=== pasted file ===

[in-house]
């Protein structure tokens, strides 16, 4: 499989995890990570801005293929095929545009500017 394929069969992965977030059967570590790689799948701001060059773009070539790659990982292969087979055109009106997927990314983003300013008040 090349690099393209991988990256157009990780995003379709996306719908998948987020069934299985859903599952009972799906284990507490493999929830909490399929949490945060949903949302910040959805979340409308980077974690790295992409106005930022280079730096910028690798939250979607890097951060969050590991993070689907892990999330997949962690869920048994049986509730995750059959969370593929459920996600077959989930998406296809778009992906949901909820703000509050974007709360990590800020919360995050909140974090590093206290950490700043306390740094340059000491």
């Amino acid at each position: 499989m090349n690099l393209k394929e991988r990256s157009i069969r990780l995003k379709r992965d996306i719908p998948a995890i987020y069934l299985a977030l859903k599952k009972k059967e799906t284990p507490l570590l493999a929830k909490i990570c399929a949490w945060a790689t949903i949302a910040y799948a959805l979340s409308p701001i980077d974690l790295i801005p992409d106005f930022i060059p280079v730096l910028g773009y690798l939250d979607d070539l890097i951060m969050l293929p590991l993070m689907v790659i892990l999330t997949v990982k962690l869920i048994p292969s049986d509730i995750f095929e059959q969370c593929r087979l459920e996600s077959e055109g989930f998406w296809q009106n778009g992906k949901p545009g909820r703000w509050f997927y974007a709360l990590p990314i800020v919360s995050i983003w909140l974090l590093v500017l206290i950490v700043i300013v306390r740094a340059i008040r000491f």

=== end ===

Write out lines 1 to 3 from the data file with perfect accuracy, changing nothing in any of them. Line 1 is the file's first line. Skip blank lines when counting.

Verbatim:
[in-house]
């Protein structure tokens, strides 16, 4: 499989995890990570801005293929095929545009500017 394929069969992965977030059967570590790689799948701001060059773009070539790659990982292969087979055109009106997927990314983003300013008040 090349690099393209991988990256157009990780995003379709996306719908998948987020069934299985859903599952009972799906284990507490493999929830909490399929949490945060949903949302910040959805979340409308980077974690790295992409106005930022280079730096910028690798939250979607890097951060969050590991993070689907892990999330997949962690869920048994049986509730995750059959969370593929459920996600077959989930998406296809778009992906949901909820703000509050974007709360990590800020919360995050909140974090590093206290950490700043306390740094340059000491």
């Amino acid at each position: 499989m090349n690099l393209k394929e991988r990256s157009i069969r990780l995003k379709r992965d996306i719908p998948a995890i987020y069934l299985a977030l859903k599952k009972k059967e799906t284990p507490l570590l493999a929830k909490i990570c399929a949490w945060a790689t949903i949302a910040y799948a959805l979340s409308p701001i980077d974690l790295i801005p992409d106005f930022i060059p280079v730096l910028g773009y690798l939250d979607d070539l890097i951060m969050l293929p590991l993070m689907v790659i892990l999330t997949v990982k962690l869920i048994p292969s049986d509730i995750f095929e059959q969370c593929r087979l459920e996600s077959e055109g989930f998406w296809q009106n778009g992906k949901p545009g909820r703000w509050f997927y974007a709360l990590p990314i800020v919360s995050i983003w909140l974090l590093v500017l206290i950490v700043i300013v306390r740094a340059i008040r000491f």